To Amritsar on the Shababti Express
Trip Start Jun 09, 2005
105Trip End Jun 08, 2006
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Where I stayed
This train is really luxurious, with mineral water for every passenger, a choice of breakfast an copious quantities of tea. During the 6 hr journey on the train we listen to ambient Indian music played on the train's announcement system. The music somehow confirms where we are, as a we moved steadily through the slums and out into the open country.
We arrive in Amritsar to 42 degC heat and a bustling station so we were pleased find 'Our man in Amritsar' waiting at the Station Entrance. We stay in Hotel Grand - it certainly does not live up to its name with its rather seedy rooms and lackadaisical staff. However we can't really complain because the A/C and the shower work
Later that afternoon we go down to the Pakistan border to see the outlandish ceremony involving the Pakistani and Indian border guards. The crowds for this spectacle are enormous - reminding me of a Rangers v Celtic football match. On the Pakistani side women are on the left and men on the right - sitting in an orderly fashion. On the Indian side swathes of people herd into a much larger seating area pushing and jostling and dancing. An MC guides the crowd through a series of chants declaring India's supremacy and encourages the crowd to jeer at the Pakstani attempts from the other side. The main spectacle is the goose-stepping soldiers marching as aggresively as possible towards each other. The ceremony ends with the Pakistani and Indian flags being lowered at precisely the same time.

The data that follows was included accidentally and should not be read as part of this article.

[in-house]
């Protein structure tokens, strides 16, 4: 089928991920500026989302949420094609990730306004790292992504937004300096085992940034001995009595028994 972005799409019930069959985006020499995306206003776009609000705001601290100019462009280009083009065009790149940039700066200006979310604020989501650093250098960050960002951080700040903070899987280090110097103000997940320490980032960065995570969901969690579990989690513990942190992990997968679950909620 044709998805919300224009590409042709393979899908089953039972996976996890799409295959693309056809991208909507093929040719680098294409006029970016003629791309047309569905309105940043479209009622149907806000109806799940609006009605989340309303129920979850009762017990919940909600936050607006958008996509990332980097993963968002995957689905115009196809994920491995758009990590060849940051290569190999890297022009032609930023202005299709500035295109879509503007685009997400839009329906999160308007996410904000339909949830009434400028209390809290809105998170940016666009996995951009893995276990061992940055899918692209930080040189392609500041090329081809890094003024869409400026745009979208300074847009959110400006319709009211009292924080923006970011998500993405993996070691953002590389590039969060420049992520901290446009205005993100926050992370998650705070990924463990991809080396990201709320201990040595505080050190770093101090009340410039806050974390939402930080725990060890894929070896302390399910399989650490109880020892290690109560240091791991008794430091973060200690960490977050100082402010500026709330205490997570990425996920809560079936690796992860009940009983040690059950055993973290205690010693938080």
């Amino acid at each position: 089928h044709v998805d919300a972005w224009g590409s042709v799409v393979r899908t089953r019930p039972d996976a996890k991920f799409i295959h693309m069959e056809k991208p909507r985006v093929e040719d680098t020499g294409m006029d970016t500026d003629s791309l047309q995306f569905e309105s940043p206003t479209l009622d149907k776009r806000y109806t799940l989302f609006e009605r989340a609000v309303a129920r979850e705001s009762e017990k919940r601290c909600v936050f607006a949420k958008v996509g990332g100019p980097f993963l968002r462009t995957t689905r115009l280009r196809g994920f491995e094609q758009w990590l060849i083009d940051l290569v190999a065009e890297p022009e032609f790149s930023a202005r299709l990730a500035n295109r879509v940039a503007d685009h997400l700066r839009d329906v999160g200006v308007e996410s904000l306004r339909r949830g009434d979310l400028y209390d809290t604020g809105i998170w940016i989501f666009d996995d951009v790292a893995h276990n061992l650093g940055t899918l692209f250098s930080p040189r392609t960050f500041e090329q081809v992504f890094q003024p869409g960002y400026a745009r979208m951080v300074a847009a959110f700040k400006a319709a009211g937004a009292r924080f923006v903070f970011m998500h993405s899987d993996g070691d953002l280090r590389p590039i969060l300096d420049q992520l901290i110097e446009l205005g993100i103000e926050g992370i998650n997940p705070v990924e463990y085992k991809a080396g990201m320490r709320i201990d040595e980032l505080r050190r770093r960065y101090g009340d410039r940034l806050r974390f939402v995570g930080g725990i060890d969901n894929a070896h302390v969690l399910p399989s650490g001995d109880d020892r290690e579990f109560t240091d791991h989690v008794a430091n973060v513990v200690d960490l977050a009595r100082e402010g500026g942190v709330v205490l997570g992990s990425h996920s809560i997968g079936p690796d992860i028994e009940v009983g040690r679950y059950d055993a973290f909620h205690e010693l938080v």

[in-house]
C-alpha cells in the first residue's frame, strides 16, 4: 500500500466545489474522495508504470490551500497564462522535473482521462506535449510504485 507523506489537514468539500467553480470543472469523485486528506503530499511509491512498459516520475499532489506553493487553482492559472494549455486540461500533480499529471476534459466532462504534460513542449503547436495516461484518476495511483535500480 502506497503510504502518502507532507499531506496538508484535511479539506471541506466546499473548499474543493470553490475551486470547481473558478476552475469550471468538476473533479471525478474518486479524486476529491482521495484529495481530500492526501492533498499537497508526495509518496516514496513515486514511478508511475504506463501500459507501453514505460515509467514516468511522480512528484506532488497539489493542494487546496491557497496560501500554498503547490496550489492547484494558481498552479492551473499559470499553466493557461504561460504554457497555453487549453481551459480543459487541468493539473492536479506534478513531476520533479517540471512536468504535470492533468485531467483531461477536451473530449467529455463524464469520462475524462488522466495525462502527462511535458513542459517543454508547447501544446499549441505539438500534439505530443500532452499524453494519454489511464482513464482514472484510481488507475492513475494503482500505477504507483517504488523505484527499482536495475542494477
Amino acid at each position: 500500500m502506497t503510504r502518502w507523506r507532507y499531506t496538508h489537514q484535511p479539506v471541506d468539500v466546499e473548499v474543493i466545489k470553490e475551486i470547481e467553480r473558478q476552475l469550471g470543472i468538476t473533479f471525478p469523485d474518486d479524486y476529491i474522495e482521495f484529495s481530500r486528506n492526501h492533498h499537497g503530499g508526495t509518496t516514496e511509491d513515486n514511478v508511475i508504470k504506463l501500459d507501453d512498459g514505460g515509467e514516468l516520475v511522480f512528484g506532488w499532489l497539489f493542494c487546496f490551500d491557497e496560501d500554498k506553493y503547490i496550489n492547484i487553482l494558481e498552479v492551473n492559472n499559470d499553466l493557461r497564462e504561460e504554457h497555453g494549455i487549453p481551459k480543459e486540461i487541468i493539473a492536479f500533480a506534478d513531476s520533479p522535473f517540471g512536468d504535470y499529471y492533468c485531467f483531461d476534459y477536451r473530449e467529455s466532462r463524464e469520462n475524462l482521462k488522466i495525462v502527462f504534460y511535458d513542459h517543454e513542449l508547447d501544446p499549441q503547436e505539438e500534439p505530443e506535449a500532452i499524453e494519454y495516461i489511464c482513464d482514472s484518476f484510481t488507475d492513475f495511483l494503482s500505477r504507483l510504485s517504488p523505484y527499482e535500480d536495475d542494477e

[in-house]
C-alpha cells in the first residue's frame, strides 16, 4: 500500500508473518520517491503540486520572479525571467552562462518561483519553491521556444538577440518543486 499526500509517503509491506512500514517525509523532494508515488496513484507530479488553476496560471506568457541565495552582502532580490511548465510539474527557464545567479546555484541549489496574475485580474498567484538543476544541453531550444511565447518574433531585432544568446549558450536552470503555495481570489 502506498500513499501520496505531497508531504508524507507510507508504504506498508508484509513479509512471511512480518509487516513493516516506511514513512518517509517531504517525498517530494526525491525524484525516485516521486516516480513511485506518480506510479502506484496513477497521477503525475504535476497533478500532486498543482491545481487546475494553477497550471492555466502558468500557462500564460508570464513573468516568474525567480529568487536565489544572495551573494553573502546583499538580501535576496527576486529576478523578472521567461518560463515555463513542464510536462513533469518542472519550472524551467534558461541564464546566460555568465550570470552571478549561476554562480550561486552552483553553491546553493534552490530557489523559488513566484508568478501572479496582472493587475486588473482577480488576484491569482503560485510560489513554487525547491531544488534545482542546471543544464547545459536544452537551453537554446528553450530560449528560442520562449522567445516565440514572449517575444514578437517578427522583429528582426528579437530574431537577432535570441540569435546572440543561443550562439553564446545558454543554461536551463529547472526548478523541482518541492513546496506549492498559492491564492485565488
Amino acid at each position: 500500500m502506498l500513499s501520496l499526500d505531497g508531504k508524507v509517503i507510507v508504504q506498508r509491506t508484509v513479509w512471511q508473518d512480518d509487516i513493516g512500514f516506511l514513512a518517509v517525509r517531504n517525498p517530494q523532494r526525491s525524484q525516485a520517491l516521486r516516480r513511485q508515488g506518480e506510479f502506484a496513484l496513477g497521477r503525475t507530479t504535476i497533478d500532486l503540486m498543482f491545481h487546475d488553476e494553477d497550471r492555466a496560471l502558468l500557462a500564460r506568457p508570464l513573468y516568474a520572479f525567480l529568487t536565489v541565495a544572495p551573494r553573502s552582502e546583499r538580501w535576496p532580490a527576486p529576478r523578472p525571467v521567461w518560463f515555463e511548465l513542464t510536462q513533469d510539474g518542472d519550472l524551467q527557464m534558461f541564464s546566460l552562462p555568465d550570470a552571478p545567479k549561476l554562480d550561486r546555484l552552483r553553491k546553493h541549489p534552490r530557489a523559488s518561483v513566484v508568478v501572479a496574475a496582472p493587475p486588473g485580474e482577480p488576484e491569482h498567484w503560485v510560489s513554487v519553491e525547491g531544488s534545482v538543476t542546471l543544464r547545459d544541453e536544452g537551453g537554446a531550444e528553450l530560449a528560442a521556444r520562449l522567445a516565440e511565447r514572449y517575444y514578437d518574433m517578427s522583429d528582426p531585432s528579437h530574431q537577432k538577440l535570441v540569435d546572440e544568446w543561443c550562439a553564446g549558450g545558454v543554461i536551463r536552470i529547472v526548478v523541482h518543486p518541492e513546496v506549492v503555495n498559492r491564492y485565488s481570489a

At Dusk we go to the Golden Temple. It is the most holy site for Sikh's and so equivalent of Mecca for Muslims. Once we enter the temple we are stuck by the scale and tranquil beauty of the place. In the centre of an enormous quadrangle is a lake and in the middle of the lake is the Golden temple itself. The gold of the temple is lit up by thousands of lights and is reflected stunningly in the dark waters. Around the periphery of the quadrangle are placed candles which mark the edge of the water
After walking part way round we enter the huge kitchens adjacent to the temple. Here we are among the 10,000's every day provided with a tasty meal of dal and chapati. Afterwards we complete the experience by washing our dishes. The entire catering operation is dependent upon people volunteering to do certain tasks from giving out spoons to serving the food. Like a giant McDonalds, all the skill has been taken out and replaced by a cleverly thought out system and process which allows thousands of people to pass through every day. Unlike the fast food chain, the people helping want to make the visit to the temple significant, and of course the meal is free. We find the people inside the temple friendly and warm; like the 13 year old girl who wants to be an astronaught and comes to the temple every night with her father to practise her English.
Back outside the temple its a completley different world of pushy touts, blaring horns, and squalor.